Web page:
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Biological Force Microscopy

Caption:

A composite of scanning electron microscope images showing biological force microscopy (BFM), developed by National Science Foundation-funded researchers at Virginia Polytechnic Institute and State University. The BFM measures nanoscale forces between a living microorganism and another surface such as a mineral or another cell. Such measurements are critical to understanding how bacteria and other microorganisms interact with their inorganic environments.

This image shows a bacterium (green) that has attached itself to a BFM cantilever (gold). Nanometer by nanometer, the researchers performing this work would bring a mineral crystal (blue) towards the cantilever, make contact, and then withdraw the crystal. The cantilever bends due to either attractive or repulsive forces between the cell and mineral. A laser reflecting off the top of the cantilever hits a detector, measuring the nanoscale forces in real time.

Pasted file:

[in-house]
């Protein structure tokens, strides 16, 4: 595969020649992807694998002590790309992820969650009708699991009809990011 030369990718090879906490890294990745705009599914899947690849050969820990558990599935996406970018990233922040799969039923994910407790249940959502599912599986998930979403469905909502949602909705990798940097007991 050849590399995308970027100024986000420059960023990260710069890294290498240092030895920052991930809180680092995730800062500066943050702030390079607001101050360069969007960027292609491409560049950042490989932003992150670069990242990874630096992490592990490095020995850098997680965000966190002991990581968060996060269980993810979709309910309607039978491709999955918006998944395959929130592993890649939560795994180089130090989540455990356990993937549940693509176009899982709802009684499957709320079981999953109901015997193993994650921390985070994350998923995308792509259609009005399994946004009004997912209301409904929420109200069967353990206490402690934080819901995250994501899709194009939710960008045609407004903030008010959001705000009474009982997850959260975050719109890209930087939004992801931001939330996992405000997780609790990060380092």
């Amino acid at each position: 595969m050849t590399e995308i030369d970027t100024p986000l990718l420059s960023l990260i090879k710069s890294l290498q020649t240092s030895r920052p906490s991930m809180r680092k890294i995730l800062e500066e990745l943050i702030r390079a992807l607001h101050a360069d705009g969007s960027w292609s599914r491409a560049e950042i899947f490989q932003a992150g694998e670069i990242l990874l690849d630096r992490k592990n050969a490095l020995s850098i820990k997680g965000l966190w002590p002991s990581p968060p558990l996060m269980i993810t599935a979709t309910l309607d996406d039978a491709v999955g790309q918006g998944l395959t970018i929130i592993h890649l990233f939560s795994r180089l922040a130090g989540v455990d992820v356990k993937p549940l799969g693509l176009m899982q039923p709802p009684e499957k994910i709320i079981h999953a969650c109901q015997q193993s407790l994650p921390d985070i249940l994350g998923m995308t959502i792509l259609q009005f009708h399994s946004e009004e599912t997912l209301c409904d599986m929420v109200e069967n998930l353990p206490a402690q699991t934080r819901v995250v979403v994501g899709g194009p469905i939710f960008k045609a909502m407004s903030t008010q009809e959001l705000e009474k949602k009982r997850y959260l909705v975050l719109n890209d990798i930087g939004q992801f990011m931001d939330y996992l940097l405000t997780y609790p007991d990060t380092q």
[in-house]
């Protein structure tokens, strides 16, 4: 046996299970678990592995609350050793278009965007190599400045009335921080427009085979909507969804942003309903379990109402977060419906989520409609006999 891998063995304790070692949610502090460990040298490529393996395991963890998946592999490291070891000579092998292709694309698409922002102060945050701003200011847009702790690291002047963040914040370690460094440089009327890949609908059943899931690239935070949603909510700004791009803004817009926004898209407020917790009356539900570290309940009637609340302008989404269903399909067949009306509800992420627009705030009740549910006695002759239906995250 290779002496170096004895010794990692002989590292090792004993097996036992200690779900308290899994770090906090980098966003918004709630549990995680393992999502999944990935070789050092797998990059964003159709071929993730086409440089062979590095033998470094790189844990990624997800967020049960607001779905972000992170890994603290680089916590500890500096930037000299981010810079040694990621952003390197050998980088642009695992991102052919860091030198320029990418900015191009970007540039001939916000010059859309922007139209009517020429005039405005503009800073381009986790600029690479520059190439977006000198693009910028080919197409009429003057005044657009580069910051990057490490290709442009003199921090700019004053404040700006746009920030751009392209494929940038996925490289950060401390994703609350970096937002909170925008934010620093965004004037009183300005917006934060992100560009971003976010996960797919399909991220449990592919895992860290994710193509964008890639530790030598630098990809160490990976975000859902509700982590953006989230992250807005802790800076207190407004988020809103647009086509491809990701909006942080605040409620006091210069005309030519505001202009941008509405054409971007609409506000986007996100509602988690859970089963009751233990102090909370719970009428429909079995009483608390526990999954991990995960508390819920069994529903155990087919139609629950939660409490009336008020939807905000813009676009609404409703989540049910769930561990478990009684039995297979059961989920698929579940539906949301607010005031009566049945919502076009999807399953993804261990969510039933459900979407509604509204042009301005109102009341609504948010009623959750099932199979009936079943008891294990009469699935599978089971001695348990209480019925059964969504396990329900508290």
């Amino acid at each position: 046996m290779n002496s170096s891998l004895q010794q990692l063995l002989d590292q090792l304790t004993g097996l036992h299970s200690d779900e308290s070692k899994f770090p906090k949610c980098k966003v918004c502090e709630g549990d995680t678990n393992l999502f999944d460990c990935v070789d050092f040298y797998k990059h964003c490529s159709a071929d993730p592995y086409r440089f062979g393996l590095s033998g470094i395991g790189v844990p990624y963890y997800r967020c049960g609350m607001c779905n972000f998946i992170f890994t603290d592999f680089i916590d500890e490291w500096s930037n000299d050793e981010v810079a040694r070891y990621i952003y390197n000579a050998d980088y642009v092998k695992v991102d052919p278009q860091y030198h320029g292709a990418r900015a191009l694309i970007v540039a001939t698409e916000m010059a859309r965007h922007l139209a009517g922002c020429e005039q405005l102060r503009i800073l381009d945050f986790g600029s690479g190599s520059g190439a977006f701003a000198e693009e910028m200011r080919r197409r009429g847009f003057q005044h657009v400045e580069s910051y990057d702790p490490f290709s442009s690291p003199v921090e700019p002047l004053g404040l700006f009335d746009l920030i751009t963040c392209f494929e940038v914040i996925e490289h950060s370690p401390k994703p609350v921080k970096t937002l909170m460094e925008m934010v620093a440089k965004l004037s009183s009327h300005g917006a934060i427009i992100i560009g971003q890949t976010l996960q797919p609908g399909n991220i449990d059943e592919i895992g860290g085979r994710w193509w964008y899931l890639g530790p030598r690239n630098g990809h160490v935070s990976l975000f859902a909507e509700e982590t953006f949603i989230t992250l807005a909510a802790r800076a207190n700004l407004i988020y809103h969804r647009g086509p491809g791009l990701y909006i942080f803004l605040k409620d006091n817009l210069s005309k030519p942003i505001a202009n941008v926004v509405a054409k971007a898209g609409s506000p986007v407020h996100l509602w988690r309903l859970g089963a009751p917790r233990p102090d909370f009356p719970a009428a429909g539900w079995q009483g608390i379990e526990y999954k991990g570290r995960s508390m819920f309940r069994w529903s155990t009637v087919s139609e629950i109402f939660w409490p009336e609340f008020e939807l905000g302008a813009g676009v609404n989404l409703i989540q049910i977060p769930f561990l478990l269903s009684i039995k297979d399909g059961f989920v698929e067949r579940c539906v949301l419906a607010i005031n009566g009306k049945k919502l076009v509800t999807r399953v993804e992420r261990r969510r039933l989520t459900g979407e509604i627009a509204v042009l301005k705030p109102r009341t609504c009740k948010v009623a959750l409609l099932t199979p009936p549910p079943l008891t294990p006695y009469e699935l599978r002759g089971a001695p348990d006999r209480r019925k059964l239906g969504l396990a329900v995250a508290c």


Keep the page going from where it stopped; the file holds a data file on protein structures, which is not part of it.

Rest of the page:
Biological Force Microscopy
(Preview Only)

Credit: Credit Dr. Steven Lower, Dept of Geology, Univ of Maryland; and Dr. Michael Hochella, Virginia Tech
Decade of Image: 2000 - 2009

Categories:

NANOTECHNOLOGY

Formats Available:

Restrictions:

No additional restrictions--beyond NSF's general restrictions--have been placed on this image. For a list of general restrictions that apply to this and all images in the NSF Image Library, see the section "Conditions".

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Last Modified: Mar 29, 2001